I shoot one image first, maybe a landscape or a small detail in nature, and then I take a photo of my hand. That’s it! The rest is done by light and the camera. It’s a very fun process of creation! There is a lot of experimentation involved, especially at the beginning. But I believe this is the most interesting part. To learn how the images blend together depending on the contrast, exposure, texture and composition.
I like to use the preview setting in my mirrorless camera, which allows me to have an image overlay for better control of the composition. With my DSLR, I have to use the grid lines in the viewfinder as a guide.
I also had to learn how to become a model and a photographer at the same time. I guess I could add hand model to my list of skills!
Phoblographer: What kind of changes do you make when editing?
Carlos Ocando: I don’t like to limit myself in the post-production process. First, I make the initial color correction, exposure, contrast curves and clarity in Lightroom Classic. Then I proceed to work on the image in Adobe Photoshop, here is where I make most of the color work and convert to black and white if needed. For the B&W conversion, I use Nik Silver Efex Pro. Sometimes I experiment with surreal colors or extreme white balance settings. The double exposures are apart from reality already, so I allow myself to experiment freely.
Phoblographer: Your home country Venezuela is known for its beautiful nature. What was it like growing up back home, and how did it impact you as a person and as a creator?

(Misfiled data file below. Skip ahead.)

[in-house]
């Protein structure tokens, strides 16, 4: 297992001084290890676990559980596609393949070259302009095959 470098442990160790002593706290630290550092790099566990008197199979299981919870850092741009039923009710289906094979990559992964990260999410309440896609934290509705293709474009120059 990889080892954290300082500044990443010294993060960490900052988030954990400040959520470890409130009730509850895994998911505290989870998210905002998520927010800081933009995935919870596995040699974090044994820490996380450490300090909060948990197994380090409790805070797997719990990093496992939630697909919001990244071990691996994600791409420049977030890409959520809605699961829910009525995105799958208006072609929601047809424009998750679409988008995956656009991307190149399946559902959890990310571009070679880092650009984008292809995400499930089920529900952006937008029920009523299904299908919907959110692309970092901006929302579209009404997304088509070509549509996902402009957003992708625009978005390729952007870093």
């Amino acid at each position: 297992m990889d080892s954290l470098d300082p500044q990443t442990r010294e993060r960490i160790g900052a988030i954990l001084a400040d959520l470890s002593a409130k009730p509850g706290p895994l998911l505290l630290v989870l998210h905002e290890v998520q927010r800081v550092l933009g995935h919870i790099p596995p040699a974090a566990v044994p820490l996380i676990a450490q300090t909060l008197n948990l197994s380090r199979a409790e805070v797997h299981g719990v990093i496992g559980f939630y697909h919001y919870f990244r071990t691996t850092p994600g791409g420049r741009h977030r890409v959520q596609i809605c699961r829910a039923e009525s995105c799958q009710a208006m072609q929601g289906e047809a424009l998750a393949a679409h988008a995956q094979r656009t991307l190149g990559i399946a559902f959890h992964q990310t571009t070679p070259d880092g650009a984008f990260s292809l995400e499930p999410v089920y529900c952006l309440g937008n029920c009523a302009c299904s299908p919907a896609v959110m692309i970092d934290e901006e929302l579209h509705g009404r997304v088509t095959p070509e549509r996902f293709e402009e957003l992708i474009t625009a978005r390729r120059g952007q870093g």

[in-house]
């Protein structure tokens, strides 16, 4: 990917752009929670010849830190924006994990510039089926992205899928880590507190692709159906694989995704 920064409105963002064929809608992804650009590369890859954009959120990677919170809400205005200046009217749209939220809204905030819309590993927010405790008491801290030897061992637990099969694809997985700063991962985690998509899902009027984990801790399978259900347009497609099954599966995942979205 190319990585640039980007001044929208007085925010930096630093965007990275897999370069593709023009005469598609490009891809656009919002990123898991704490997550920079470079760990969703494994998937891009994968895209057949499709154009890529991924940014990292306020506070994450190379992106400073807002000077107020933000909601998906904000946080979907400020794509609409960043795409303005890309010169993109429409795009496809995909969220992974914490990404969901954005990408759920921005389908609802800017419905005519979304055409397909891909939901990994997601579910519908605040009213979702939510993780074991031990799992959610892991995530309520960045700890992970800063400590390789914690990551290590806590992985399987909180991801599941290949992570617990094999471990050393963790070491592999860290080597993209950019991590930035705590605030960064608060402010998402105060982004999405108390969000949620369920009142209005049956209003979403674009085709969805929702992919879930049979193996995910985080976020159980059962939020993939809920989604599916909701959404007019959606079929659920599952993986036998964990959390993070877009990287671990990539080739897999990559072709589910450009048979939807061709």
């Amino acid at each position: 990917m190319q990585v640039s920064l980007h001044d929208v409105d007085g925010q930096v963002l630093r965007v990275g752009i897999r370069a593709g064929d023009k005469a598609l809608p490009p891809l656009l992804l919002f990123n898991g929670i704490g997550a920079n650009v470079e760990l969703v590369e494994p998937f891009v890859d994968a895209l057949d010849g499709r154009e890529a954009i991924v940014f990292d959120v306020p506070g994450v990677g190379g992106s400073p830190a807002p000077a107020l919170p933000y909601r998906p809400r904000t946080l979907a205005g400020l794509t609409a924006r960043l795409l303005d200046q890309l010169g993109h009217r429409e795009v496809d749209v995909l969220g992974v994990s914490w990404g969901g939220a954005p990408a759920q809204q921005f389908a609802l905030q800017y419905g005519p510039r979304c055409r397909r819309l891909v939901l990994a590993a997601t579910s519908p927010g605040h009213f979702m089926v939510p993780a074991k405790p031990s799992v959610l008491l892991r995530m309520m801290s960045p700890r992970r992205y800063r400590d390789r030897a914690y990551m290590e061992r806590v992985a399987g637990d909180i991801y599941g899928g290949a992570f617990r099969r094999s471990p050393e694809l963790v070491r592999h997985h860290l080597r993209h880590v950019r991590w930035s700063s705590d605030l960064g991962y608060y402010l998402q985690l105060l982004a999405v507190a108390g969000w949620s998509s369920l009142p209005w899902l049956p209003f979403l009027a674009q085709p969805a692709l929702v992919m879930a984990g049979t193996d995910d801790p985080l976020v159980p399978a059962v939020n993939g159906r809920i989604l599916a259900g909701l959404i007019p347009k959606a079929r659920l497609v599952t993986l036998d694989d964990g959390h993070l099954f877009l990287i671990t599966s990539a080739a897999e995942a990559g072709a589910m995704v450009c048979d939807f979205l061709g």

Carlos Ocando: What impacted me the most was the diversity. I grew up around a lot of trees, like mango trees and tropical almond trees, as examples. They have huge leaves and make the most beautiful sound with the wind. From those leaves, I created a series of still life portraits in black and white, and that was one of the portfolios from which I received my first international accolade.
There is so much diversity of plants in Venezuela. I remember once I collected a huge dried leaf from the floor of a museum patio that was about 16-inches wide and about 18-inches long. I had so much fun with my macro lens that day!
I’m from a small town called Maracaibo and it’s one of the hottest places in Venezuela. It’s located next to a big lake called Lake Maracaibo. In the lake there are small islands, and I would visit some of them with my friend and mentor, Albert Frangiéh. We would go and have fun photographing the small town and take long exposure seascapes from the piers.
There was also a city park called Vereda del Lago. I would go with my now wife Graciela and explore the park, collect dry leaves and take photos of the lake and detail shots from a great variety of trees.